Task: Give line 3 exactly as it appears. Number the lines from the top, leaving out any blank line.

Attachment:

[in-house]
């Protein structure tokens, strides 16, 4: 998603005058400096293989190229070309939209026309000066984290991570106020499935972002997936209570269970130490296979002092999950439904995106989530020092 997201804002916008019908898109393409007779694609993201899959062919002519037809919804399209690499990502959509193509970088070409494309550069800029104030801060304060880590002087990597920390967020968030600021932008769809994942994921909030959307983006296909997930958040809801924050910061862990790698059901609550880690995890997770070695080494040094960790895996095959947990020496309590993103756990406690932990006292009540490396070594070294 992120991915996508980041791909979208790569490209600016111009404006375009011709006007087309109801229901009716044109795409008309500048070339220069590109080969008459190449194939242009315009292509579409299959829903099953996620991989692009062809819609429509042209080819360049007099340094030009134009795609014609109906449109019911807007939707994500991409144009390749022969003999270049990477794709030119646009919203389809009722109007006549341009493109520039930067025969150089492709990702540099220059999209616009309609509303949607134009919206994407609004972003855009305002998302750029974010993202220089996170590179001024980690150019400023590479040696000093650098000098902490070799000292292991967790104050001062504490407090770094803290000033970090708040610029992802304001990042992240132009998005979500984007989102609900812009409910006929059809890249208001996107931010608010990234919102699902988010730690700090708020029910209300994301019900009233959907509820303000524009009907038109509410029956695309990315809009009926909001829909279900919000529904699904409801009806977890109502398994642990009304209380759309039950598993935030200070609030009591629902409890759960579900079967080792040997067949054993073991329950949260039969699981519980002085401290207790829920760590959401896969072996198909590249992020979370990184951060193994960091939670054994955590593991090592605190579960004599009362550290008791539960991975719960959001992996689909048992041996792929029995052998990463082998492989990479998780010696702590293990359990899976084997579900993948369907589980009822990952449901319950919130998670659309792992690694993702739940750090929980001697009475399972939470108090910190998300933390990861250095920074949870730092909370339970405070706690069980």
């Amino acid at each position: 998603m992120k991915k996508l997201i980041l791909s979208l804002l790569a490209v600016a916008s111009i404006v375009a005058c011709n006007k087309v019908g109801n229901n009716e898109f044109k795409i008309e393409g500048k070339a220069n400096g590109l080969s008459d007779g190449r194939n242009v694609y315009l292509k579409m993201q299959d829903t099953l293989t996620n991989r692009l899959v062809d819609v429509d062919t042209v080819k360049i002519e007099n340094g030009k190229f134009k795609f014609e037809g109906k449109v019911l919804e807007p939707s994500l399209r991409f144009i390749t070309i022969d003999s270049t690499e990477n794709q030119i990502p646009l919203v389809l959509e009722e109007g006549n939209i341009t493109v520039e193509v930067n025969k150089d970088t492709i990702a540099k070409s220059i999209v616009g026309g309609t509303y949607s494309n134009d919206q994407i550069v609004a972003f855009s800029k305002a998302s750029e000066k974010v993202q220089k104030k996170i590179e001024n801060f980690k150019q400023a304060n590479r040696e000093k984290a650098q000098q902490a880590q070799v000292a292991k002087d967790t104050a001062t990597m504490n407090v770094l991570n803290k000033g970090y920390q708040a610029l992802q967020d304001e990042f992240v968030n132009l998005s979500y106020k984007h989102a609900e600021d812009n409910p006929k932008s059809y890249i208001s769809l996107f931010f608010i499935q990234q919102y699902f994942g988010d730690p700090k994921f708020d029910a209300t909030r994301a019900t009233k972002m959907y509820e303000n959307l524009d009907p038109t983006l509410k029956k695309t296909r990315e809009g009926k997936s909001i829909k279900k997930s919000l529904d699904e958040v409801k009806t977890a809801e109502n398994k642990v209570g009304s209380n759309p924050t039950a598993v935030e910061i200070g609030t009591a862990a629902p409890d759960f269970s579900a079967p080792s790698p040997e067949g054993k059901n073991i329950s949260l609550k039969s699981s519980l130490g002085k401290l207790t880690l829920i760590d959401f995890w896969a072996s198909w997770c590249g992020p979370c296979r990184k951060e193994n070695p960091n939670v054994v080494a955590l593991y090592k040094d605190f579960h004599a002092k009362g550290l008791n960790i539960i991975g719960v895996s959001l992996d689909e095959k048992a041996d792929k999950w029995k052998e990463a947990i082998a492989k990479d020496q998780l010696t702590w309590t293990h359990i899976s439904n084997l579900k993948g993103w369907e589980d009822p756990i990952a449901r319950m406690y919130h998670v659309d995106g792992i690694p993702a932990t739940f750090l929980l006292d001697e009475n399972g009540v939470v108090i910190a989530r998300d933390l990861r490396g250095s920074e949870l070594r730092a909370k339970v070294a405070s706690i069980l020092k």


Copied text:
């Amino acid at each position: 998603m992120k991915k996508l997201i980041l791909s979208l804002l790569a490209v600016a916008s111009i404006v375009a005058c011709n006007k087309v019908g109801n229901n009716e898109f044109k795409i008309e393409g500048k070339a220069n400096g590109l080969s008459d007779g190449r194939n242009v694609y315009l292509k579409m993201q299959d829903t099953l293989t996620n991989r692009l899959v062809d819609v429509d062919t042209v080819k360049i002519e007099n340094g030009k190229f134009k795609f014609e037809g109906k449109v019911l919804e807007p939707s994500l399209r991409f144009i390749t070309i022969d003999s270049t690499e990477n794709q030119i990502p646009l919203v389809l959509e009722e109007g006549n939209i341009t493109v520039e193509v930067n025969k150089d970088t492709i990702a540099k070409s220059i999209v616009g026309g309609t509303y949607s494309n134009d919206q994407i550069v609004a972003f855009s800029k305002a998302s750029e000066k974010v993202q220089k104030k996170i590179e001024n801060f980690k150019q400023a304060n590479r040696e000093k984290a650098q000098q902490a880590q070799v000292a292991k002087d967790t104050a001062t990597m504490n407090v770094l991570n803290k000033g970090y920390q708040a610029l992802q967020d304001e990042f992240v968030n132009l998005s979500y106020k984007h989102a609900e600021d812009n409910p006929k932008s059809y890249i208001s769809l996107f931010f608010i499935q990234q919102y699902f994942g988010d730690p700090k994921f708020d029910a209300t909030r994301a019900t009233k972002m959907y509820e303000n959307l524009d009907p038109t983006l509410k029956k695309t296909r990315e809009g009926k997936s909001i829909k279900k997930s919000l529904d699904e958040v409801k009806t977890a809801e109502n398994k642990v209570g009304s209380n759309p924050t039950a598993v935030e910061i200070g609030t009591a862990a629902p409890d759960f269970s579900a079967p080792s790698p040997e067949g054993k059901n073991i329950s949260l609550k039969s699981s519980l130490g002085k401290l207790t880690l829920i760590d959401f995890w896969a072996s198909w997770c590249g992020p979370c296979r990184k951060e193994n070695p960091n939670v054994v080494a955590l593991y090592k040094d605190f579960h004599a002092k009362g550290l008791n960790i539960i991975g719960v895996s959001l992996d689909e095959k048992a041996d792929k999950w029995k052998e990463a947990i082998a492989k990479d020496q998780l010696t702590w309590t293990h359990i899976s439904n084997l579900k993948g993103w369907e589980d009822p756990i990952a449901r319950m406690y919130h998670v659309d995106g792992i690694p993702a932990t739940f750090l929980l006292d001697e009475n399972g009540v939470v108090i910190a989530r998300d933390l990861r490396g250095s920074e949870l070594r730092a909370k339970v070294a405070s706690i069980l020092k």